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BMR, RMR (EER), and TDEE Formulas

Okay, since I've seen a LOT of posts lately about how to figure your TDEE, I figured I would go through the steps for a simple estimate for everyone and post it on my blog so I don't have to type it over and over and over again. ;-)  I know it is confusing, but it's not really rocket science.  If you can do basic multiplication and division (or work a calculator), then you can figure your numbers.  Here's how:

 

BMR = 1 kcal x 24 hours per day x lean body mass in kg (You have to subtract out your body fat from your total weight to get lean body mass. Also make sure you are using kilograms and not pounds. Divide pounds by 2.2 to get kilograms. Multiply total body weight by body fat % to get pounds or kilos of fat. Subtract Fat pounds or kilos from total body weight pounds or kilos to get lean body mass.) 


RMR (EER) = BMR x Activity Factor (Note RMR here is referred to as Resting from your normal exercise routine, not complete bed rest. Complete bed rest is BMR. I had two different professors who taught this concept, one used RMR and one used EER [Estimated Energy Requirement], so call it RMR or EER, whichever works for you.) 

Activity Factors NOT COUNTING INTENTIONAL EXERCISE 
Sedentary (Up and walking around less then 30 minutes a day )= 1.0 to 1.4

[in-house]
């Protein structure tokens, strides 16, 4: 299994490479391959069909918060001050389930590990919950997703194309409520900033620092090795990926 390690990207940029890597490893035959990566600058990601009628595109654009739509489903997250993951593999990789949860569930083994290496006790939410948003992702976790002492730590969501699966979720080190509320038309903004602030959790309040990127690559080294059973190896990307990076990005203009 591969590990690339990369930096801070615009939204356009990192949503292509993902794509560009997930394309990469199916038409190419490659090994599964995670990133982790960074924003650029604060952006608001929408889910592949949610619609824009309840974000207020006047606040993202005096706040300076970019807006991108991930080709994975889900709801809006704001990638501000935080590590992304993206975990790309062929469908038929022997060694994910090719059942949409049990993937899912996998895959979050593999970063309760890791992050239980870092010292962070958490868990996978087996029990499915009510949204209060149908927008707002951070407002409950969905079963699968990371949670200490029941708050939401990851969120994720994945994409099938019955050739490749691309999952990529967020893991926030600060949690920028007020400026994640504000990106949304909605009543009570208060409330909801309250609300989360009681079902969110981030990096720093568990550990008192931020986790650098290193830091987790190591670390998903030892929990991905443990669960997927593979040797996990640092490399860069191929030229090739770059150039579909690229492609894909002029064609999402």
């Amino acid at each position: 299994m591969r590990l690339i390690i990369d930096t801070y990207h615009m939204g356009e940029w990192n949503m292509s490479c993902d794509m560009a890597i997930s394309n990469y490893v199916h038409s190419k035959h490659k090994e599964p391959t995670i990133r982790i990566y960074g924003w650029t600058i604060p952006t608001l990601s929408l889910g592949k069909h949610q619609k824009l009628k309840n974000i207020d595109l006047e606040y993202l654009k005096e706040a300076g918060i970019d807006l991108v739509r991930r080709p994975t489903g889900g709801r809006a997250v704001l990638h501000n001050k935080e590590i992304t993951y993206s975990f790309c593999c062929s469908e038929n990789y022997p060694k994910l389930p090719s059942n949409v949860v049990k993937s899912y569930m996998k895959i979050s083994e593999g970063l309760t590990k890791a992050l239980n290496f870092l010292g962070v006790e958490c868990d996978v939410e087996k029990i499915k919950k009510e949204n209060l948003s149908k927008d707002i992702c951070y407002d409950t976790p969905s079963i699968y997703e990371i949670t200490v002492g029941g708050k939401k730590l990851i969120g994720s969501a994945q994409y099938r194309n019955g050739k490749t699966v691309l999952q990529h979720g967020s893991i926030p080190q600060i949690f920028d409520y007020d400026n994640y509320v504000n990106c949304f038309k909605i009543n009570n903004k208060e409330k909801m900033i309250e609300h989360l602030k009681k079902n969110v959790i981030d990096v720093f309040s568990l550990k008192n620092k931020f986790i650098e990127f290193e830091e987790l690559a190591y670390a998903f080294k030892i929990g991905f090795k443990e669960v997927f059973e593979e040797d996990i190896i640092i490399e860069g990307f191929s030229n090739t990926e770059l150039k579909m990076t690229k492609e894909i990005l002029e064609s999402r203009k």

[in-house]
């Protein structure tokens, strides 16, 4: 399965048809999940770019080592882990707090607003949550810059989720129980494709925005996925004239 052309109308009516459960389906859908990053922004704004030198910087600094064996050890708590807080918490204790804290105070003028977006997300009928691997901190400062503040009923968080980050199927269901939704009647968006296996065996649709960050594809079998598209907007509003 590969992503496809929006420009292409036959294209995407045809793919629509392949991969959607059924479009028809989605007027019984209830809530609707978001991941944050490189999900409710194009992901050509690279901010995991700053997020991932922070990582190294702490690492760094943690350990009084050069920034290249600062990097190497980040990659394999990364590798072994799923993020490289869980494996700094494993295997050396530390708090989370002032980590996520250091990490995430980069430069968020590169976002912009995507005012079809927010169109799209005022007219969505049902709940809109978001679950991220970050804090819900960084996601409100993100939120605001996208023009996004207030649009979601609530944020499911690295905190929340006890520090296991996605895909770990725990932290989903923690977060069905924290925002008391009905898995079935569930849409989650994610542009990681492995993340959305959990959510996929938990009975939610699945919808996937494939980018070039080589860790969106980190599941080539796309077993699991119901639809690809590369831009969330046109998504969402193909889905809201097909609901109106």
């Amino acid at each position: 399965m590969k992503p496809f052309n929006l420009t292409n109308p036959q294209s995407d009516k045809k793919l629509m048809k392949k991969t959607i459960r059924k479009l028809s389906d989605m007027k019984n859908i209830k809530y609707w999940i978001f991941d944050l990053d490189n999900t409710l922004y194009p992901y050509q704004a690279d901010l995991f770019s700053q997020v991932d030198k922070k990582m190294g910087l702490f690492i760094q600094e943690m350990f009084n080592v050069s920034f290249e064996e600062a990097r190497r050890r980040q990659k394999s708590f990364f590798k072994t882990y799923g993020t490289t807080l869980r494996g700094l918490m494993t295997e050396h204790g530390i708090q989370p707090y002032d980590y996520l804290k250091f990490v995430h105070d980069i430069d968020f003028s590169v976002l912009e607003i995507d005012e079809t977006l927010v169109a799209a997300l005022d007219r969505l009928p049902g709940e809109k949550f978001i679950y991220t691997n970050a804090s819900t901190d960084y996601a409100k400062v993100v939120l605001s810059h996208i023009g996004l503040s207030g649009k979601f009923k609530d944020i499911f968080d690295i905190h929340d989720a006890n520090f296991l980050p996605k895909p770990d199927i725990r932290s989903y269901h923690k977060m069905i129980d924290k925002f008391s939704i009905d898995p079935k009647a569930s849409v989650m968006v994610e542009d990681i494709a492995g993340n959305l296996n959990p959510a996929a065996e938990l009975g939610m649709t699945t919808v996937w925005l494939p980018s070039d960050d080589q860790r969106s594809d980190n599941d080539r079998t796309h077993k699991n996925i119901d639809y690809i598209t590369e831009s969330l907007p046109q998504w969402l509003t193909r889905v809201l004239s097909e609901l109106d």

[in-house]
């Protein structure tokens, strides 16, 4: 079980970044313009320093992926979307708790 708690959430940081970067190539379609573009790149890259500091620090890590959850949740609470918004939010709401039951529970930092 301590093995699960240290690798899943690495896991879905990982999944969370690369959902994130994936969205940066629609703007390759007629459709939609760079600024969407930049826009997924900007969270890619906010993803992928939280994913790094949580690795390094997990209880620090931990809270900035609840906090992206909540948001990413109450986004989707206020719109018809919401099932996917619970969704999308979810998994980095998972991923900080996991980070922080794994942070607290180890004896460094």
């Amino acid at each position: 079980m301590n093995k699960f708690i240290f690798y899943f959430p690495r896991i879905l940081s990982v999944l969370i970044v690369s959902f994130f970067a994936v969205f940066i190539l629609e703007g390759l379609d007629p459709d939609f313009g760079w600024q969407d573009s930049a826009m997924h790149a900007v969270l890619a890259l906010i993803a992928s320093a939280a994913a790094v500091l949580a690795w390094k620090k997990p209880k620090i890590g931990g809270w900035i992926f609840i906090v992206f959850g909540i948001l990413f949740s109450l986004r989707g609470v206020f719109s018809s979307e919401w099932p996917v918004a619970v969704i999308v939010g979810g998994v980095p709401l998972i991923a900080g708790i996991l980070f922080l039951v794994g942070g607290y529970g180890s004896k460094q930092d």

Lightly Active (On the feet equivalent to walking 2 miles per day) = 1..4 to 1.6 
Moderately Active (On the feet equivalent to walking 7 miles per day) = 1.6 to 1.9 
Very Active (On the feet equivalent to walking 17 miles per day) = 1.9 to 2.5 

TDEE = RMR (EER) + Exercise Calories (Note that this number will change DAILY based on the amount of exercise you do. Anyone using the SAME TDEE everyday is wrong because they either aren't accounting for exercise that day or they are accounting for exercise they didn't do that day.) 

To lose body fat, eat no less then 80% of TDEE. No, this doesn't give an easy number of Calories for your deficit because it may or may not be the 500 Calories per pound of weight loss per week, but it tells the body to preserve muscle and use fat for fuel. The easiest way I've found to use MFP for eating the right amount of Calories is to put your RMR (EER) as your goal Calories. Then when MFP adds your exercise Calories and changes your "Goal" Calories, it is figuring your TDEE for you. If you don't exercise then your RMR (EER) is your TDEE. At that point you can then take the new "Goal" (TDEE) number and multiply it by 0.8 to get the MINIMUM number of Calories you should eat. Subtracting your intake from your new "Goal" (TDEE) will give you the deficit you are now eating at so that you can estimate your weight loss. If you eat right at your "goal" (TDEE) then you should stay the same weight because that is your Maintenance level. Eating over should result in weight gain.  

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16 years Certified Personal Trainer and Group Exercise Instructor 
9 years Certified Sports Nutritionist 
Bachelors in Exercise Physiology with a Minor in Nutritional Science 
ACSM Certified Clinical Exercise Specialist 
NSCA Certified Strength and Conditioning Specialist

16 votes + -

15 comments:

ncassedy22 wrote 26 months ago: